As Christians, we know better.

May God grant you all a joyful and joy filled Thanksgiving.

And trust me - I can’t wait to see you again!

 

Pastor Joshua Zarling



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Thankfulness Lives in the Heart

It is time to be thankful again. Of course, we should be thankful year-round, but the fourth Thursday in November serves as a reminder, just in case we have been negligent. So how will we be thankful?

God is not fooled by insincere words and mindless actions. In Hosea 6:1-3, the Children of Israel said “Come, let us return to the Lord” (v. 1). But God’s reaction shows he was looking at more than just their words. “Your love is like the morning mist and like the early dew that vanishes” (v. 4). The words of the people were different from what was in their hearts — and God could clearly see it!

God’s desire is “faithful love” and “knowledge of God.” He wants our faith to be such a part of who we are that it impacts our attitudes, words, and actions. He wants us to live with Christ’s love guiding us. This comes from the peace of knowing that our sins are forgiven and that God’s love for us will never change. This relationship with God, established by Jesus’ death and resurrection, permeates our lives.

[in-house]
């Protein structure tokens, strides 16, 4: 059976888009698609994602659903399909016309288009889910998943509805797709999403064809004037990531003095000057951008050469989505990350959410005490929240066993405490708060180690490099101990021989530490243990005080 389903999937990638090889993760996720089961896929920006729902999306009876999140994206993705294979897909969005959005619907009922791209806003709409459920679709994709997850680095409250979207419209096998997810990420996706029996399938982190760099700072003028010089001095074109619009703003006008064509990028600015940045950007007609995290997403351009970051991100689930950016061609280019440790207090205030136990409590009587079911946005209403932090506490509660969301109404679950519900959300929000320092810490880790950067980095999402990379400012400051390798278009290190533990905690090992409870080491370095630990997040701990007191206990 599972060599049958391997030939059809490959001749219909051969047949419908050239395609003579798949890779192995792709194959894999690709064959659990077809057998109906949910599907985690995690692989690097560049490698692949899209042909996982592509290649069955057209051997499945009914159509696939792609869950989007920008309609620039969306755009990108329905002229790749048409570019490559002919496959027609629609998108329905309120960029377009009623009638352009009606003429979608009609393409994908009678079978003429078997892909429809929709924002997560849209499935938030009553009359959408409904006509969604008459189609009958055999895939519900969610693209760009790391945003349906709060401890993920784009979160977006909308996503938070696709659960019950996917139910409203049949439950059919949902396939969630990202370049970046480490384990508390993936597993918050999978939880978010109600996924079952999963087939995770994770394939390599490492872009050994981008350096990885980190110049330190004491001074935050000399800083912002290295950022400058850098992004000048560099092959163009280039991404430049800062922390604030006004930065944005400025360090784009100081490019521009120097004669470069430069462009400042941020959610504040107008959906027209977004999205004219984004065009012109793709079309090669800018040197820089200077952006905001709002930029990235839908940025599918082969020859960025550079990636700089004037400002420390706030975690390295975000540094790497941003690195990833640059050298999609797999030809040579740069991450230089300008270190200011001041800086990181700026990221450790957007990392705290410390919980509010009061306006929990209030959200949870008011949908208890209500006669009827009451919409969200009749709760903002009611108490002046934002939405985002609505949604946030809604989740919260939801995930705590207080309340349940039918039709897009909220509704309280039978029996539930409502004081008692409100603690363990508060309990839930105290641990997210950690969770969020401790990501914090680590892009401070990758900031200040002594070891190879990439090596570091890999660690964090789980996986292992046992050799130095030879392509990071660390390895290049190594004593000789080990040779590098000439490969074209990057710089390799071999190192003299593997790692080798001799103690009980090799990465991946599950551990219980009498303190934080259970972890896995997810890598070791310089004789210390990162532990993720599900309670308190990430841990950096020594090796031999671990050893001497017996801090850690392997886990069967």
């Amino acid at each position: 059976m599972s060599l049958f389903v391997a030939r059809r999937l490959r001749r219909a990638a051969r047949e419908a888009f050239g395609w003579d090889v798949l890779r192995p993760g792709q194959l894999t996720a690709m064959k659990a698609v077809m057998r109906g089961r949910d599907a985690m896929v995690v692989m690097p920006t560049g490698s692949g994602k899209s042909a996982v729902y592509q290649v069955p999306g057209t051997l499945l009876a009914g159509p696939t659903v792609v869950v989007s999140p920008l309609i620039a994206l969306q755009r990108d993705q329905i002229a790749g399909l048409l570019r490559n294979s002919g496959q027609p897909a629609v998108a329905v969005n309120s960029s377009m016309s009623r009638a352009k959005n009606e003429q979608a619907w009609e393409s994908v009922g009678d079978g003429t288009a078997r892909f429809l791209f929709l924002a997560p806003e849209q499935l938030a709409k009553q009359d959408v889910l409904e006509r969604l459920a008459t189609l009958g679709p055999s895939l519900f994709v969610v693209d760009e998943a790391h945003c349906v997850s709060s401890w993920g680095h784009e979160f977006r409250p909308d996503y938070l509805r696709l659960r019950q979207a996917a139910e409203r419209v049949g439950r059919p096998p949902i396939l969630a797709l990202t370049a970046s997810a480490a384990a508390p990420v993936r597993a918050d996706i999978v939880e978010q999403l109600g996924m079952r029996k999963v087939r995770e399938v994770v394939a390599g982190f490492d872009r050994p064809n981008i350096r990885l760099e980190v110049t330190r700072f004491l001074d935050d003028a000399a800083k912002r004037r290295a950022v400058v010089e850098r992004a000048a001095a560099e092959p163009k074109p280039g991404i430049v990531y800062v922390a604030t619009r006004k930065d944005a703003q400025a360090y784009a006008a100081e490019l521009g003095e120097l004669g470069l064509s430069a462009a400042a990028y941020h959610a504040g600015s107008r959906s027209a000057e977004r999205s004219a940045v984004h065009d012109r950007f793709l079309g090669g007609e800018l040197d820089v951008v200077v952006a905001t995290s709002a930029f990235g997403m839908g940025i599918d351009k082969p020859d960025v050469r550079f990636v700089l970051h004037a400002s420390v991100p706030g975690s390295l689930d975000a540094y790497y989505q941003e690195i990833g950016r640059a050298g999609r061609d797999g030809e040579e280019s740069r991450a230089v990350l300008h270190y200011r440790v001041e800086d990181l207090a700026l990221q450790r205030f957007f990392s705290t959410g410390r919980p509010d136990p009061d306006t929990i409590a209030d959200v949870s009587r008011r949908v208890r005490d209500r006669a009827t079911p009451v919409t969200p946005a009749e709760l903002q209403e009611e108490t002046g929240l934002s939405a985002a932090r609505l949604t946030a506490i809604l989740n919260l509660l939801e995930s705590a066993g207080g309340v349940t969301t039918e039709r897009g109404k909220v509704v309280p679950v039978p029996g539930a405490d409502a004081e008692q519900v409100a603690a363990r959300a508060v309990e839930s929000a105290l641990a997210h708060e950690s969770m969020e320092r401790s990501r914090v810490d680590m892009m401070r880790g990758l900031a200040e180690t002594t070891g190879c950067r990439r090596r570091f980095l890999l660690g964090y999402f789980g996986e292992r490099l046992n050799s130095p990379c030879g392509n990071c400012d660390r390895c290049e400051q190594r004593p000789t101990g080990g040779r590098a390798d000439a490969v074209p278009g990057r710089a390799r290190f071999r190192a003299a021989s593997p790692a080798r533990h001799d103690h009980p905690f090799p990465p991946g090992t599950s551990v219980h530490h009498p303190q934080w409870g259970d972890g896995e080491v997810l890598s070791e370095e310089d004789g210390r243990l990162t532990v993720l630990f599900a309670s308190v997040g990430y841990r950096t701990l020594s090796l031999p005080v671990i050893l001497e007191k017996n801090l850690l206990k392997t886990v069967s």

The thankfulness that God wants is, above all, found in the heart. This thankfulness will express itself in hymns and prayers as we gather for worship. But our thankfulness is not a show in which we attempt to impress God. The confidence of faith is our greatest expression of thankfulness. As you trust in the Lord — for salvation and for everything that you need in life — you cannot help but be thankful.

If you're comfortable in public worship, make the effort to attend our special Thanksgiving services. Gathered with fellow believers around the Word of God to sing and pray will give you greater reason to be thankful. But let your thankfulness extend to all that you do. Let your gratitude to God for his grace be the joy that lives in your heart and the source of your unending hope for blessings now and forever. Let thankfulness live in your heart of faith.

Hosea 6:6 "For I desire faithful love and not sacrifice, the knowledge of God rather than burnt offerings." EHV

Pastor Tim Wempner